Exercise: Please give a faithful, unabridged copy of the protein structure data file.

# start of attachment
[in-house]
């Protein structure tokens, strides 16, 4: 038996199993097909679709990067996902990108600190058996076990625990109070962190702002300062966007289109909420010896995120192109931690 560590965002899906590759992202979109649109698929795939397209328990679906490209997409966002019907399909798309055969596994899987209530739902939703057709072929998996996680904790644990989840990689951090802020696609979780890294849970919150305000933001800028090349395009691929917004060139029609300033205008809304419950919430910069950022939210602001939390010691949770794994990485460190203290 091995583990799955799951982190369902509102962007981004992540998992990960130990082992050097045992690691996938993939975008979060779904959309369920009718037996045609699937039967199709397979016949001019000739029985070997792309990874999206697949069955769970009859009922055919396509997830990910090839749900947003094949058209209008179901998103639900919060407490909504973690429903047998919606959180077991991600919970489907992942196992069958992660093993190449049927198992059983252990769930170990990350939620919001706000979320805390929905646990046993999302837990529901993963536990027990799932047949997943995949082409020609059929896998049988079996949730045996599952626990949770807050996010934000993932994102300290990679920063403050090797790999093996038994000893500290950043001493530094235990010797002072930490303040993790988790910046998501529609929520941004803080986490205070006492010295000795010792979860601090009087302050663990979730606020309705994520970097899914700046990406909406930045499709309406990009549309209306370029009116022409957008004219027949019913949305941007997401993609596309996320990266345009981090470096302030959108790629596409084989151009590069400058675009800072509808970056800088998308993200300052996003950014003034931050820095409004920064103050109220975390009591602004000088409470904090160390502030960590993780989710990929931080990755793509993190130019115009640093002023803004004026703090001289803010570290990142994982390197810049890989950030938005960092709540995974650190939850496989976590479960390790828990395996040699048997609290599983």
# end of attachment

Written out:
[in-house]
């Protein structure tokens, strides 16, 4: 038996199993097909679709990067996902990108600190058996076990625990109070962190702002300062966007289109909420010896995120192109931690 560590965002899906590759992202979109649109698929795939397209328990679906490209997409966002019907399909798309055969596994899987209530739902939703057709072929998996996680904790644990989840990689951090802020696609979780890294849970919150305000933001800028090349395009691929917004060139029609300033205008809304419950919430910069950022939210602001939390010691949770794994990485460190203290 091995583990799955799951982190369902509102962007981004992540998992990960130990082992050097045992690691996938993939975008979060779904959309369920009718037996045609699937039967199709397979016949001019000739029985070997792309990874999206697949069955769970009859009922055919396509997830990910090839749900947003094949058209209008179901998103639900919060407490909504973690429903047998919606959180077991991600919970489907992942196992069958992660093993190449049927198992059983252990769930170990990350939620919001706000979320805390929905646990046993999302837990529901993963536990027990799932047949997943995949082409020609059929896998049988079996949730045996599952626990949770807050996010934000993932994102300290990679920063403050090797790999093996038994000893500290950043001493530094235990010797002072930490303040993790988790910046998501529609929520941004803080986490205070006492010295000795010792979860601090009087302050663990979730606020309705994520970097899914700046990406909406930045499709309406990009549309209306370029009116022409957008004219027949019913949305941007997401993609596309996320990266345009981090470096302030959108790629596409084989151009590069400058675009800072509808970056800088998308993200300052996003950014003034931050820095409004920064103050109220975390009591602004000088409470904090160390502030960590993780989710990929931080990755793509993190130019115009640093002023803004004026703090001289803010570290990142994982390197810049890989950030938005960092709540995974650190939850496989976590479960390790828990395996040699048997609290599983």